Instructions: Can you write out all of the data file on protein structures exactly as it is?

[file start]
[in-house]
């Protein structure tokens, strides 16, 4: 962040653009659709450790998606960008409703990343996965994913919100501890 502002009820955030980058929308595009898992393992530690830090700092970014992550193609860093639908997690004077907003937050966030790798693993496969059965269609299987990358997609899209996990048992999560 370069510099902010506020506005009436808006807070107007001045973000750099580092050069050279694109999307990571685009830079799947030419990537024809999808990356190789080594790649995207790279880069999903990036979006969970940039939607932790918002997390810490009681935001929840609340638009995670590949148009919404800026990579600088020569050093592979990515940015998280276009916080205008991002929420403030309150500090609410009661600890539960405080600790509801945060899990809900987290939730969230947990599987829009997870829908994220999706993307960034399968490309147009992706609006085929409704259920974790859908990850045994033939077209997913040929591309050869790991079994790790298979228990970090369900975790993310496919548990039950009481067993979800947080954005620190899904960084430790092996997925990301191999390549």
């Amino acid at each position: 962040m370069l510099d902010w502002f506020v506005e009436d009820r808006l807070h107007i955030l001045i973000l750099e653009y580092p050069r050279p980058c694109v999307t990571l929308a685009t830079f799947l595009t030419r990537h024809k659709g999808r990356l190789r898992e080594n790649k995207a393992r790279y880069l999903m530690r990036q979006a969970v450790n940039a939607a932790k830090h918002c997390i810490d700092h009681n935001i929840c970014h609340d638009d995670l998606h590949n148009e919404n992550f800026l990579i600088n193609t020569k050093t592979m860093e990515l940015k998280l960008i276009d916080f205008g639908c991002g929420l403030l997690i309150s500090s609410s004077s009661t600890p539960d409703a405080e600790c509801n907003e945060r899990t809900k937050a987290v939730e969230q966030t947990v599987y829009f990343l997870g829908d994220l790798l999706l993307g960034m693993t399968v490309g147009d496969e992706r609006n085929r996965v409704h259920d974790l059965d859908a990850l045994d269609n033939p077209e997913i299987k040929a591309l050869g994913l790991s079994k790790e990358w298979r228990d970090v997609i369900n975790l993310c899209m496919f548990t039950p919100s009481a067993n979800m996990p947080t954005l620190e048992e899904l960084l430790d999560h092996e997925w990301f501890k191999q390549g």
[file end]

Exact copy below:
[in-house]
């Protein structure tokens, strides 16, 4: 962040653009659709450790998606960008409703990343996965994913919100501890 502002009820955030980058929308595009898992393992530690830090700092970014992550193609860093639908997690004077907003937050966030790798693993496969059965269609299987990358997609899209996990048992999560 370069510099902010506020506005009436808006807070107007001045973000750099580092050069050279694109999307990571685009830079799947030419990537024809999808990356190789080594790649995207790279880069999903990036979006969970940039939607932790918002997390810490009681935001929840609340638009995670590949148009919404800026990579600088020569050093592979990515940015998280276009916080205008991002929420403030309150500090609410009661600890539960405080600790509801945060899990809900987290939730969230947990599987829009997870829908994220999706993307960034399968490309147009992706609006085929409704259920974790859908990850045994033939077209997913040929591309050869790991079994790790298979228990970090369900975790993310496919548990039950009481067993979800947080954005620190899904960084430790092996997925990301191999390549």
């Amino acid at each position: 962040m370069l510099d902010w502002f506020v506005e009436d009820r808006l807070h107007i955030l001045i973000l750099e653009y580092p050069r050279p980058c694109v999307t990571l929308a685009t830079f799947l595009t030419r990537h024809k659709g999808r990356l190789r898992e080594n790649k995207a393992r790279y880069l999903m530690r990036q979006a969970v450790n940039a939607a932790k830090h918002c997390i810490d700092h009681n935001i929840c970014h609340d638009d995670l998606h590949n148009e919404n992550f800026l990579i600088n193609t020569k050093t592979m860093e990515l940015k998280l960008i276009d916080f205008g639908c991002g929420l403030l997690i309150s500090s609410s004077s009661t600890p539960d409703a405080e600790c509801n907003e945060r899990t809900k937050a987290v939730e969230q966030t947990v599987y829009f990343l997870g829908d994220l790798l999706l993307g960034m693993t399968v490309g147009d496969e992706r609006n085929r996965v409704h259920d974790l059965d859908a990850l045994d269609n033939p077209e997913i299987k040929a591309l050869g994913l790991s079994k790790e990358w298979r228990d970090v997609i369900n975790l993310c899209m496919f548990t039950p919100s009481a067993n979800m996990p947080t954005l620190e048992e899904l960084l430790d999560h092996e997925w990301f501890k191999q390549g």